Actress Diane Lane urges lawmakers to ban shark fin trade

Actress Diane Lane urges lawmakers to ban shark fin trade
© Oceana/Franz Mahr

Actress Diane Lane and conservation advocacy group Oceana on Thursday hosted an event on Capitol Hill to encourage lawmakers to ban U.S. participation in the shark fin trade.

The trade is “something that needs to come to a graceful but quick end,” said Lane, who was sporting a silver shark necklace.

Lane is lobbying for the Shark Fin Trade Elimination Act of 2017. The bill, sponsored by Sen. Cory BookerCory Anthony BookerPoll: Most Massachusetts voters don't think Warren should run for president in 2020 Trump, GOP regain edge in Kavanaugh battle Booker: It would be ‘irresponsible’ not to consider running for president MORE (D-N.J.), outlaws buying, selling and transporting shark fins and imposes penalties on those who break the law, aiming to reduce the number of sharks killed in the fin trade.

Seventy-three million sharks are killed each year for “finning,” said Lane, using the term for the practice.

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The push also comes during "Shark Week," The Discovery Channel's annual weeklong programming event intended to improve education and conservation efforts for sharks.

Lane, a longtime activist for the ocean, said she spoke with lawmakers on Wednesday, including Speaker Paul RyanPaul Davis RyanGOP super PAC drops .5 million on Nevada ad campaign Blue wave poses governing risks for Dems Dems seek to rebuild blue wall in Rust Belt contests MORE (R-Wis.) and House Majority Leader Kevin McCarthyKevin Owen McCarthyOn The Money: Midterms to shake up House finance panel | Chamber chief says US not in trade war | Mulvaney moving CFPB unit out of DC | Conservatives frustrated over big spending bills Midterms to shake up top posts on House finance panel The Hill's Morning Report — Sponsored by United Against Nuclear Iran — Kavanaugh confirmation in sudden turmoil MORE (R-Calif.), and is hosting more meetings today on ending shark finning.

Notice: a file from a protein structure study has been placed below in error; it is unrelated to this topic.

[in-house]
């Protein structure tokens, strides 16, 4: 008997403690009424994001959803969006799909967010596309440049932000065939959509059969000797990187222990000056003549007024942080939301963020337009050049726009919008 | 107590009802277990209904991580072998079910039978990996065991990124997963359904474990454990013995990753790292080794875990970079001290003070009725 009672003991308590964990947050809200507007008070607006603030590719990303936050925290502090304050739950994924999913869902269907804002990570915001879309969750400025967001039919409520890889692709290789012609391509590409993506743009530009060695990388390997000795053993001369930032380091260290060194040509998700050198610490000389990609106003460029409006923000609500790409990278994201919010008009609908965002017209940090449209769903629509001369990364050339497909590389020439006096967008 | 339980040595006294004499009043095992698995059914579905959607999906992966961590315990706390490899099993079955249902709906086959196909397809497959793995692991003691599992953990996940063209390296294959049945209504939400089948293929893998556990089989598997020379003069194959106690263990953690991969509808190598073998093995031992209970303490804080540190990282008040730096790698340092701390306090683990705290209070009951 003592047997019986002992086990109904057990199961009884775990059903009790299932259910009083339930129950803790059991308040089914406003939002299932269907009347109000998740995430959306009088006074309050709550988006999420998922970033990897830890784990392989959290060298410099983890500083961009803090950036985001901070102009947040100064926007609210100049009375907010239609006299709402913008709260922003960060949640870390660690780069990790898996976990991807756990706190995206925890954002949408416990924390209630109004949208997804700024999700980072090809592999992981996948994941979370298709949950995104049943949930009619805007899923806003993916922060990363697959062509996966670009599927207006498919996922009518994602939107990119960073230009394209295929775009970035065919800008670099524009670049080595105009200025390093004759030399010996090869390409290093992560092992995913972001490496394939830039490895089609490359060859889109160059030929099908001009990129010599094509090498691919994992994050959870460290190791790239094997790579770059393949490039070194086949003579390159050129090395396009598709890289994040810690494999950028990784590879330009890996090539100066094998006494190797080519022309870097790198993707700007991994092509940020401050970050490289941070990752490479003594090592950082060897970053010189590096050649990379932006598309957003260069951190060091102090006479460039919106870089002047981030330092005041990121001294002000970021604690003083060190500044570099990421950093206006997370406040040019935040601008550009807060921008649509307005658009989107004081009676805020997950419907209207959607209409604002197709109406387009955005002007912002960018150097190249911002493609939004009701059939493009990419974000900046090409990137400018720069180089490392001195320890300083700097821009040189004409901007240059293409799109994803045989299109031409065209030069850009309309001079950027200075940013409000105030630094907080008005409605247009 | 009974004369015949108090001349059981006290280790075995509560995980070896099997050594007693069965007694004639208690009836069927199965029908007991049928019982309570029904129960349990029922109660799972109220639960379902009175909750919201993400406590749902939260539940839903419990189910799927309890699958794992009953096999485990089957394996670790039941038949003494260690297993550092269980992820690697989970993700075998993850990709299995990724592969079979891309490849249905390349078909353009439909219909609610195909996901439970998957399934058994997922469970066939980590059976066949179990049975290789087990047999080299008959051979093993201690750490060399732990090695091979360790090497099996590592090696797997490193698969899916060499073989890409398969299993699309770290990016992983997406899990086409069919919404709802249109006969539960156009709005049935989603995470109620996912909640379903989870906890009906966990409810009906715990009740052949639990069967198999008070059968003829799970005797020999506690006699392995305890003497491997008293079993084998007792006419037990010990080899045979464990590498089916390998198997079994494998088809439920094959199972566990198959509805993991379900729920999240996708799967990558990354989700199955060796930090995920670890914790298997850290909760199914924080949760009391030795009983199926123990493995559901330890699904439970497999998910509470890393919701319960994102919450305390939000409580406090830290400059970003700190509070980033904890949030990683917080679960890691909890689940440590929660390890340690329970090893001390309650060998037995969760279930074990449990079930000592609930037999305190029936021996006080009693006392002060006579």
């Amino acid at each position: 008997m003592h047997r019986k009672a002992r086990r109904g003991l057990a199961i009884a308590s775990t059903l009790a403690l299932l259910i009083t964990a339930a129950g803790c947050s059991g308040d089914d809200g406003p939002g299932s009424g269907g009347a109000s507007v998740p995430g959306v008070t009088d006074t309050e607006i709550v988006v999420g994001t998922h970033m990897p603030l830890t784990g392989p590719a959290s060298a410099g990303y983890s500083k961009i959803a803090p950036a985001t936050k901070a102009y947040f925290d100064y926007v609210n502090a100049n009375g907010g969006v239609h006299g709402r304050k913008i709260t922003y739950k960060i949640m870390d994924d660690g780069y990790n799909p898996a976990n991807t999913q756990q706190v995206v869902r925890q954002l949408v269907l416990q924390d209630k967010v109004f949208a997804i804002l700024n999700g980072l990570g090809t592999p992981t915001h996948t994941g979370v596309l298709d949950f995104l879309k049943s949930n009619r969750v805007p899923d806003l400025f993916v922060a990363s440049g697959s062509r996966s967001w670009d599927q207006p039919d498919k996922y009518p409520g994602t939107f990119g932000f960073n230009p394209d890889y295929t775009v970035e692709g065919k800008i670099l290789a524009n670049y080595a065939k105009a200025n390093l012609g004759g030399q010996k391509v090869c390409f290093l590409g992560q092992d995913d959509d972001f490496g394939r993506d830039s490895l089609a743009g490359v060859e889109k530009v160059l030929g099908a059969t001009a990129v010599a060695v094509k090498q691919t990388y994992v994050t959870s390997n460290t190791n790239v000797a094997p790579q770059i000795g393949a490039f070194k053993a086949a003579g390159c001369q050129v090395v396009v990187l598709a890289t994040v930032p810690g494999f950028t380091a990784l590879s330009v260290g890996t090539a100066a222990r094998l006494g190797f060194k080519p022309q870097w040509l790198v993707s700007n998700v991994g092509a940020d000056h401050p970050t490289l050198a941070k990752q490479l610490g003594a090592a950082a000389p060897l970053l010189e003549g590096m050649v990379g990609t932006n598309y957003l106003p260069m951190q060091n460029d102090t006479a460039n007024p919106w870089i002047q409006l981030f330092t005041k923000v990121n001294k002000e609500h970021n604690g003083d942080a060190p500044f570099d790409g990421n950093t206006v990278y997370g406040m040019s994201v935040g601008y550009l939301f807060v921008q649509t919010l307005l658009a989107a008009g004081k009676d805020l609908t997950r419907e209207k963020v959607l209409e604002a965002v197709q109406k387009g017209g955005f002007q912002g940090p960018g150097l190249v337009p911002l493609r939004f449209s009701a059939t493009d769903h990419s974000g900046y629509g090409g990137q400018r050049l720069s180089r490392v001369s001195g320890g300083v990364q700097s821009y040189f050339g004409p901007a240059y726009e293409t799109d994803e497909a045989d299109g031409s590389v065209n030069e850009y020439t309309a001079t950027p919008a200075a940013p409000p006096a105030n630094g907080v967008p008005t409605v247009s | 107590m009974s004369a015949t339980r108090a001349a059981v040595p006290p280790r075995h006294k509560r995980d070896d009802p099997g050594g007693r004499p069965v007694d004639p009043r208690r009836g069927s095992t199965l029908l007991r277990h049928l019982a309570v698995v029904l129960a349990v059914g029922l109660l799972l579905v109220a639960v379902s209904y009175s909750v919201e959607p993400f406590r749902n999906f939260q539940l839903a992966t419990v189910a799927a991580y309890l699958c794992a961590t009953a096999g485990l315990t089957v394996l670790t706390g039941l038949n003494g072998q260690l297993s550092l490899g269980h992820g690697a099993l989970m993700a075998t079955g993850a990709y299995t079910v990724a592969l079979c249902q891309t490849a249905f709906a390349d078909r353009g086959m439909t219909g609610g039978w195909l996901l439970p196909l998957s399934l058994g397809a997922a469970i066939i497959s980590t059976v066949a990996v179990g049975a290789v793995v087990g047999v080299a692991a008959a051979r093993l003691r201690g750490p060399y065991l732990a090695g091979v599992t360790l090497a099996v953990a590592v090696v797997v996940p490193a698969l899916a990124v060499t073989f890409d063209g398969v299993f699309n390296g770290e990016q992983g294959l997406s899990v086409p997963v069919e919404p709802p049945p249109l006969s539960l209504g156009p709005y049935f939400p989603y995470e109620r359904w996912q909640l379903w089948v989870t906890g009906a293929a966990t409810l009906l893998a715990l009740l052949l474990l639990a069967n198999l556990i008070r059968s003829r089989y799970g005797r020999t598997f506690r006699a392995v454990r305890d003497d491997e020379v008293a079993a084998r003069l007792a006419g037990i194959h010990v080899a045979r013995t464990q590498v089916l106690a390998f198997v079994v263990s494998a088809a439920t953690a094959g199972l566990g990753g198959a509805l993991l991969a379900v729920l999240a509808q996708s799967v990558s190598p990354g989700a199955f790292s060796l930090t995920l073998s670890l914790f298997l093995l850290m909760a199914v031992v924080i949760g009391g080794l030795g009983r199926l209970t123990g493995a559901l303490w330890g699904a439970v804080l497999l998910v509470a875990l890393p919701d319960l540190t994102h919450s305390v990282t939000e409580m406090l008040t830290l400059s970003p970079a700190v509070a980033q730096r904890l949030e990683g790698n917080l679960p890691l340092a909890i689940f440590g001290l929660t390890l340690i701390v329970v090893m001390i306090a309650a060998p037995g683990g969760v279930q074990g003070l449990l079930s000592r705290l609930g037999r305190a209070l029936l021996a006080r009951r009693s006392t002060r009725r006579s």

“I had a marvelous day,” Lane told The Hill. “It’s wonderful to have unifying legislation that people can support, especially during Shark Week."

"Sharks are in trouble,” she continued. “I managed to have a moment with Speaker Ryan and he was kind of impressed with the number of sharks that perish every year with this being allowed to continue and how it is not sustainable."

“As you all know, facts matter, and science matters, and this isn’t playing around,” Lane added.

Lawmakers voiced optimism about moving the bill.

“We need to put this bill on the floor,” said Rep. Brian FitzpatrickBrian K. FitzpatrickDems seek to rebuild blue wall in Rust Belt contests Congress prepares to punt biggest political battles until after midterms Preventing violence isn’t partisan: Time to reauthorize Violence Against Women Act MORE (R-Pa.) at the event. “We’re going to push hard for it.”

The “health of the oceans is dependent on us doing something to stop the slaughter,” added Rep. Ed RoyceEdward (Ed) Randall RoyceOvernight Defense: Latest on Korea talks | Trump says summit results 'very exciting!' | Congress to get Space Force plan in February | Trump asked CIA about silent bombs Poll: House GOP candidate leads in California swing district Overnight Defense: Congress reaches deal preventing shutdown | Pentagon poised to be funded on time for first time in years | House GOP rejects effort to get Putin summit documents MORE (R-Calif.).

Sen. Sheldon WhitehouseSheldon WhitehouseDem vows to probe 'why the FBI stood down' on Kavanaugh Senate Democrats increase pressure for FBI investigation of Kavanaugh Senate Dems sue Archives to try to force release of Kavanaugh documents MORE (D-R.I.) is a longtime supporter of shark conservation efforts and said there was wide support.

“It’s not just the big states like Texas, New York and California. It’s the small but powerful state of Rhode Island,” he said.

Whitehouse also joked about the bipartisan support for the bill highlighting Royce’s efforts on animal conservation.

“I know that Republicans aren’t supposed to like Democrats and for sure, members of the House are not supposed to senators, but he has been a terrific partner,” he said.

At the event, Lane also touted the economic value of shark tourism, which brings $221 million a year to Florida alone.

“I’m grateful that people are experiencing the majesty of this species firsthand,” she said.

And she said that ocean conservation should be seen as a global effort.

“It's one huge body of water that we share on the planet,” she said. “I think we need to do our part as leaders in the U.S. as far as setting the example.”